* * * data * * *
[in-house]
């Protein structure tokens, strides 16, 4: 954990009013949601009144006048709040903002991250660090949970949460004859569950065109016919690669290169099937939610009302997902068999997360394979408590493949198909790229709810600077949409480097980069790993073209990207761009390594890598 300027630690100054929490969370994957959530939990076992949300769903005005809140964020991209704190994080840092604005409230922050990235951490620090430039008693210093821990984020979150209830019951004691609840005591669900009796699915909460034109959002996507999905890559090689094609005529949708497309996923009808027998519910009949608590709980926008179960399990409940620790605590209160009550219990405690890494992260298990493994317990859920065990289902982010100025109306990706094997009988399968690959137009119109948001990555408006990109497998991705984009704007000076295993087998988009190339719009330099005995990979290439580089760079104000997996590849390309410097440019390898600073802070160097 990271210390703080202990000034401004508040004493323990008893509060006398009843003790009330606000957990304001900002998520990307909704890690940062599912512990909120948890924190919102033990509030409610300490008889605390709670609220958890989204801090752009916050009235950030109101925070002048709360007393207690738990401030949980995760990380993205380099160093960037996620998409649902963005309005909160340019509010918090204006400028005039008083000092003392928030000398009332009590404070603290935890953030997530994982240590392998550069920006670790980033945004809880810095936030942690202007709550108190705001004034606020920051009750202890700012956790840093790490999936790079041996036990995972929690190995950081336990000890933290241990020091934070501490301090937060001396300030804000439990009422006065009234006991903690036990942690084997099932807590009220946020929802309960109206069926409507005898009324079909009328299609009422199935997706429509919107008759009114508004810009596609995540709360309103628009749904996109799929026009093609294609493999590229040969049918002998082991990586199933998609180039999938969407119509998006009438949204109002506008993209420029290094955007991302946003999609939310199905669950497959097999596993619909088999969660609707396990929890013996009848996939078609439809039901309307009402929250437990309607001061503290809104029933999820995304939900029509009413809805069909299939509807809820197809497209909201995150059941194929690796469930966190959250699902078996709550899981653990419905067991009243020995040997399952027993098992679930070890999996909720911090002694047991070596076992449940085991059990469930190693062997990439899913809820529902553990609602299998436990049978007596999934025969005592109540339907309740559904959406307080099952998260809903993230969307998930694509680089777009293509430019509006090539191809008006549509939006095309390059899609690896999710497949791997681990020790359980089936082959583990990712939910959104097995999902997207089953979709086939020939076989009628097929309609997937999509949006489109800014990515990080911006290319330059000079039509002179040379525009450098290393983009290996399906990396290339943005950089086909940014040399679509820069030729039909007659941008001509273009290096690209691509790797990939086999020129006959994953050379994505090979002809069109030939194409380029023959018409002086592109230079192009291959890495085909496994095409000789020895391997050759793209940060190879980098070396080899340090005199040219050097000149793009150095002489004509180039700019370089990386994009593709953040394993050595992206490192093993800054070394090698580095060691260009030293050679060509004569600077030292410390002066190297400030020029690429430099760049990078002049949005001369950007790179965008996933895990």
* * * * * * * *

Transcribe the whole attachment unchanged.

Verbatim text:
[in-house]
């Protein structure tokens, strides 16, 4: 954990009013949601009144006048709040903002991250660090949970949460004859569950065109016919690669290169099937939610009302997902068999997360394979408590493949198909790229709810600077949409480097980069790993073209990207761009390594890598 300027630690100054929490969370994957959530939990076992949300769903005005809140964020991209704190994080840092604005409230922050990235951490620090430039008693210093821990984020979150209830019951004691609840005591669900009796699915909460034109959002996507999905890559090689094609005529949708497309996923009808027998519910009949608590709980926008179960399990409940620790605590209160009550219990405690890494992260298990493994317990859920065990289902982010100025109306990706094997009988399968690959137009119109948001990555408006990109497998991705984009704007000076295993087998988009190339719009330099005995990979290439580089760079104000997996590849390309410097440019390898600073802070160097 990271210390703080202990000034401004508040004493323990008893509060006398009843003790009330606000957990304001900002998520990307909704890690940062599912512990909120948890924190919102033990509030409610300490008889605390709670609220958890989204801090752009916050009235950030109101925070002048709360007393207690738990401030949980995760990380993205380099160093960037996620998409649902963005309005909160340019509010918090204006400028005039008083000092003392928030000398009332009590404070603290935890953030997530994982240590392998550069920006670790980033945004809880810095936030942690202007709550108190705001004034606020920051009750202890700012956790840093790490999936790079041996036990995972929690190995950081336990000890933290241990020091934070501490301090937060001396300030804000439990009422006065009234006991903690036990942690084997099932807590009220946020929802309960109206069926409507005898009324079909009328299609009422199935997706429509919107008759009114508004810009596609995540709360309103628009749904996109799929026009093609294609493999590229040969049918002998082991990586199933998609180039999938969407119509998006009438949204109002506008993209420029290094955007991302946003999609939310199905669950497959097999596993619909088999969660609707396990929890013996009848996939078609439809039901309307009402929250437990309607001061503290809104029933999820995304939900029509009413809805069909299939509807809820197809497209909201995150059941194929690796469930966190959250699902078996709550899981653990419905067991009243020995040997399952027993098992679930070890999996909720911090002694047991070596076992449940085991059990469930190693062997990439899913809820529902553990609602299998436990049978007596999934025969005592109540339907309740559904959406307080099952998260809903993230969307998930694509680089777009293509430019509006090539191809008006549509939006095309390059899609690896999710497949791997681990020790359980089936082959583990990712939910959104097995999902997207089953979709086939020939076989009628097929309609997937999509949006489109800014990515990080911006290319330059000079039509002179040379525009450098290393983009290996399906990396290339943005950089086909940014040399679509820069030729039909007659941008001509273009290096690209691509790797990939086999020129006959994953050379994505090979002809069109030939194409380029023959018409002086592109230079192009291959890495085909496994095409000789020895391997050759793209940060190879980098070396080899340090005199040219050097000149793009150095002489004509180039700019370089990386994009593709953040394993050595992206490192093993800054070394090698580095060691260009030293050679060509004569600077030292410390002066190297400030020029690429430099760049990078002049949005001369950007790179965008996933895990």